Potential impacts of large wind energy developments to migratory and resident bird populations in the Prairie Pothole Region within North Dakota and South Dakota remain poorly understudied even though 2,230 turbines are actively generating power in these states and numerous wind energy projects have been proposed. No information on potential direct mortality from wind turbines is available for the Missouri Coteau portion of the region across multiple avian guilds. The objectives of a new USGS study are: 1) to evaluate the influence of landscape composition on potential wind turbine-related direct mortality to migratory and resident birds in the south-central Missouri Coteau during spring migration and nesting periods; 2) to evaluate the influence of nesting density on wind turbine-related direct mortality of raptors; 3) to identify those species most at-risk in the Missouri Coteau to mortality from wind-turbine strikes; and, 4) to calculate fatality rates for species of concern.
The USGS has completed a 10-year field investigation of the influence of wind facilities on breeding grassland birds. The study demonstrated that wind facilities placed in mixed-grass prairies influence the distribution of grassland birds for years after construction. The study included a before-after-control-impact design that incorporated multiple years, nine species, and replicated impact and reference sites within 3 facilities. This approach makes the study one of the most rigorous to use an optimal impact assessment design to evaluate wind facilities. This long-term study distinguished between immediate, short-term effects and delayed, or sustained effects. The study also determined distances at which individual bird species displayed avoidance or attraction.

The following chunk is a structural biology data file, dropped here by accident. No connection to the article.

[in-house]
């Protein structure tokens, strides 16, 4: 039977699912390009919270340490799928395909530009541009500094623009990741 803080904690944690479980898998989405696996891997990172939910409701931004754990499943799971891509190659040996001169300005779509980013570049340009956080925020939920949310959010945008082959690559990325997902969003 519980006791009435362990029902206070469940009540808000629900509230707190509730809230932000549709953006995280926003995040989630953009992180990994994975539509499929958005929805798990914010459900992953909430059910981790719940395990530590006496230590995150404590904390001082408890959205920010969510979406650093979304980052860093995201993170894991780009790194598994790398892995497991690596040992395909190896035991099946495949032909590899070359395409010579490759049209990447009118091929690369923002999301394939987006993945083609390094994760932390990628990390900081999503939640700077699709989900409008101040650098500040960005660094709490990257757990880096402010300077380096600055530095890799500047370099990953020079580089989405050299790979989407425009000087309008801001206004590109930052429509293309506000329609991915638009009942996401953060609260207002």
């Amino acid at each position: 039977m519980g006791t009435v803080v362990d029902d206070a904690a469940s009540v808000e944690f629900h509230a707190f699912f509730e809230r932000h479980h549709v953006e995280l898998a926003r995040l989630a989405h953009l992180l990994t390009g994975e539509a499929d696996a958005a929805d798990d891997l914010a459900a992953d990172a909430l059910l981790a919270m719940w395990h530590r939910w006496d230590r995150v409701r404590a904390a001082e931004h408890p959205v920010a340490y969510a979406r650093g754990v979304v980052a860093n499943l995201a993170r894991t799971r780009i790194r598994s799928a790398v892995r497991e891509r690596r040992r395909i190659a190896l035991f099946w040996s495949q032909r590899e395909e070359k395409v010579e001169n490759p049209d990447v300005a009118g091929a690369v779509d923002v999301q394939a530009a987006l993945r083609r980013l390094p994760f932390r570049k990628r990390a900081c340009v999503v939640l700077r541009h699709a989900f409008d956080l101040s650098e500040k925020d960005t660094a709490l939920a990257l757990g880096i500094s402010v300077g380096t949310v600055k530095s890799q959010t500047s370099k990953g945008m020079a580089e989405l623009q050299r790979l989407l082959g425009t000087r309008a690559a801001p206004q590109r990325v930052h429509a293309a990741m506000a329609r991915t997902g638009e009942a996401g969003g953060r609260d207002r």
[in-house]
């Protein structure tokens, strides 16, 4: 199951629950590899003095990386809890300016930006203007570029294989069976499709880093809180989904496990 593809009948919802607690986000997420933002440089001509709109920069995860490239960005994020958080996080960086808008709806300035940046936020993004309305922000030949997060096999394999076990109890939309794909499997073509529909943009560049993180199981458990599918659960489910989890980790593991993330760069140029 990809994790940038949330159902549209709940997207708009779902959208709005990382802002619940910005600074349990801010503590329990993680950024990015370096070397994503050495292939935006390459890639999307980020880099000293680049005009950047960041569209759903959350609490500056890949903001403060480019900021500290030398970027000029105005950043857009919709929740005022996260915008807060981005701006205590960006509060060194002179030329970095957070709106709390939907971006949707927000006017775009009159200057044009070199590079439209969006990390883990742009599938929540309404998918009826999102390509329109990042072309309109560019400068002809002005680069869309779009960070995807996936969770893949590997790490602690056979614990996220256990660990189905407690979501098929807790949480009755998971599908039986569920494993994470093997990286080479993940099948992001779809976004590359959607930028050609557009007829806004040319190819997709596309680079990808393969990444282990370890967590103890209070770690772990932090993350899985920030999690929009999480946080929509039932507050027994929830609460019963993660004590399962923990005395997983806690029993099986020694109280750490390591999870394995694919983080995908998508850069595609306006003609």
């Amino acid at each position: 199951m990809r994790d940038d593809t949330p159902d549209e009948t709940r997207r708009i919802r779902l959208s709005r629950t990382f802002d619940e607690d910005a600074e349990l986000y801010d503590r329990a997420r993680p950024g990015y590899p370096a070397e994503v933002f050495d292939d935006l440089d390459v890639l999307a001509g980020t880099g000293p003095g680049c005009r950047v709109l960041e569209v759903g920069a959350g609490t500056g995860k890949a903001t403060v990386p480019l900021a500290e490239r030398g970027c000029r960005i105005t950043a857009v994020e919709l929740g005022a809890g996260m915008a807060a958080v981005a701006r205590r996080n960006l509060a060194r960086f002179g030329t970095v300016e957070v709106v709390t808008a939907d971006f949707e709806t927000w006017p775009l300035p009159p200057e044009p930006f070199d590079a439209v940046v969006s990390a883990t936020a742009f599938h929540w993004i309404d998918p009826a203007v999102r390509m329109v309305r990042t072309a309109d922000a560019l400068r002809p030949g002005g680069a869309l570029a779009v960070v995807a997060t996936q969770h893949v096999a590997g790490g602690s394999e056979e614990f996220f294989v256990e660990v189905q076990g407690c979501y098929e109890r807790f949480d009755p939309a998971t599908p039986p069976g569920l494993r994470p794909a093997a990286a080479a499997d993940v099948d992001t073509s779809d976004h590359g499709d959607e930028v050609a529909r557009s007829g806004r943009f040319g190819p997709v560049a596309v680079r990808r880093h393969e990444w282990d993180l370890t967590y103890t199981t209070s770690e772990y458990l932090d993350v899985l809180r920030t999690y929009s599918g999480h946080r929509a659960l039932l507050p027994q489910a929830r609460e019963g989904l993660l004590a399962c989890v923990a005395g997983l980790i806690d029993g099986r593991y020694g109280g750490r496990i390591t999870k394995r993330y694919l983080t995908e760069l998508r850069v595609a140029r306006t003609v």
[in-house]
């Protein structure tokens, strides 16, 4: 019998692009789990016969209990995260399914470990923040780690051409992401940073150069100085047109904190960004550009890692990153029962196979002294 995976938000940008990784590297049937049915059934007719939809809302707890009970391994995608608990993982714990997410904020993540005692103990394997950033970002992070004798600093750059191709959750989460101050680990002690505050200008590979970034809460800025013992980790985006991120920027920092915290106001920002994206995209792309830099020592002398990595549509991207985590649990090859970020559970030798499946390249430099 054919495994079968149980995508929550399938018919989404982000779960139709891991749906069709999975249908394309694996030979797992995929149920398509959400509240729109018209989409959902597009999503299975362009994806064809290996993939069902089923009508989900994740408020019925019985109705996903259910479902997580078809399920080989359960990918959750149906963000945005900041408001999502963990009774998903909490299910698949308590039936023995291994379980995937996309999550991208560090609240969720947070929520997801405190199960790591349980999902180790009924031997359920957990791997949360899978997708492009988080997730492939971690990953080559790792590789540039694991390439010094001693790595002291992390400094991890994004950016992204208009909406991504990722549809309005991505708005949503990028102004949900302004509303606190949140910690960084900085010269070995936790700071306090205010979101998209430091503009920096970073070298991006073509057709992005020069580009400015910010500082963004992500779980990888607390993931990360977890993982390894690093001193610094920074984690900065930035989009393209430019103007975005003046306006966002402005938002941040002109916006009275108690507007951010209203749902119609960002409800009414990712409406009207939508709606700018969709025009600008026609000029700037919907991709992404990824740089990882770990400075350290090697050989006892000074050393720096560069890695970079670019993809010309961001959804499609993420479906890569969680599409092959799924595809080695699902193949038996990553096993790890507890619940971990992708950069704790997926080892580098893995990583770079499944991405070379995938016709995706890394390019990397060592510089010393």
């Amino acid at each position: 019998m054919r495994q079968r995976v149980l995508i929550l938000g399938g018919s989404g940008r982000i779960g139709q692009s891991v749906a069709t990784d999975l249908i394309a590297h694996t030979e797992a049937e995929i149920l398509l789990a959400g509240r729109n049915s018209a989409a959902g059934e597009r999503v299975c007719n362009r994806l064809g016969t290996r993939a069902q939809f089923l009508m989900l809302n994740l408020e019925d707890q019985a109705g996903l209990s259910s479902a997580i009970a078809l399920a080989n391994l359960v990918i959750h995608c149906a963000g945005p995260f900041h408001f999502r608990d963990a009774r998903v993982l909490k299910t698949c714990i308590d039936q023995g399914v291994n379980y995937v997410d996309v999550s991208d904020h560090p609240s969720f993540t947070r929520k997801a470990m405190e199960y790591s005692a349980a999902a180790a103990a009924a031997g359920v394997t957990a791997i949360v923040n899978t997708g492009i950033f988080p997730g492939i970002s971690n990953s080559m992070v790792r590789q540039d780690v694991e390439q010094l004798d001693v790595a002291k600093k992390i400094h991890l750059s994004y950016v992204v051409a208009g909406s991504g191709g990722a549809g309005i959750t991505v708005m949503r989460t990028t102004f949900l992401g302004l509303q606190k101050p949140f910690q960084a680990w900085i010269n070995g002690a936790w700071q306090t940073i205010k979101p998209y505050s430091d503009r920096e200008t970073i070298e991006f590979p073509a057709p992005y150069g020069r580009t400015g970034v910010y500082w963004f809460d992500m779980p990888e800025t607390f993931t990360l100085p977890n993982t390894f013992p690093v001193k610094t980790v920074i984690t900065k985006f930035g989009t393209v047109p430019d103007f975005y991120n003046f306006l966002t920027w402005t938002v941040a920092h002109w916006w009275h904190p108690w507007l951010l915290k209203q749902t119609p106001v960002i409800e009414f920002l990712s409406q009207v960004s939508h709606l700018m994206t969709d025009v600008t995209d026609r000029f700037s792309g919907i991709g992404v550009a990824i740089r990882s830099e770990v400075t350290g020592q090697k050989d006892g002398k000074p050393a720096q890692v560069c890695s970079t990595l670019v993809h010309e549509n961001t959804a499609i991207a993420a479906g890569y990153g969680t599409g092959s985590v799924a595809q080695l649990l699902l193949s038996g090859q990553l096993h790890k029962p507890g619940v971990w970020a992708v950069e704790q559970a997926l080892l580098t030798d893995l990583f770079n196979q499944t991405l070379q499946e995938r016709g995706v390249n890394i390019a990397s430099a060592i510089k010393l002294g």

Related Publication: Effects of wind-energy facilities on grassland bird distributions
The USGS found that most wind towers in the Great Plains have been constructed in places with habitat characteristics not preferred by sandhill cranes. The findings suggest that the current distribution of wind towers may be of relative low risk to sandhill cranes wintering in this region.
Numerous wind-energy projects have been constructed in the central and southern Great Plains, the main migration corridor and wintering area for midcontinent sandhill cranes. Crane populations are potentially vulnerable to wind energy infrastructure, specifically increased mortality due to collisions and displacement from roosting or feeding sites. The USGS has assessed potential risk of wind towers using location data from cranes marked with platform transmitting terminals with and without global positioning system capabilities. The distributions of sandhill cranes pre-construction of wind towers were compared to distributions with current tower locations. This assessment provides: 1) an estimate of potential risk to the midcontinent population of sandhill cranes at their main migration and winter grounds; 2) information for local-scale decisions about relative risk of existing towers; 3) guidance for locating future developments; and 4) information that can be combined with assessments from other species to develop multi-species risk models.
Top Photo: Baird's Sparrow. Photo courtesy of Rick Bohn, U.S. Fish and Wildlife Service.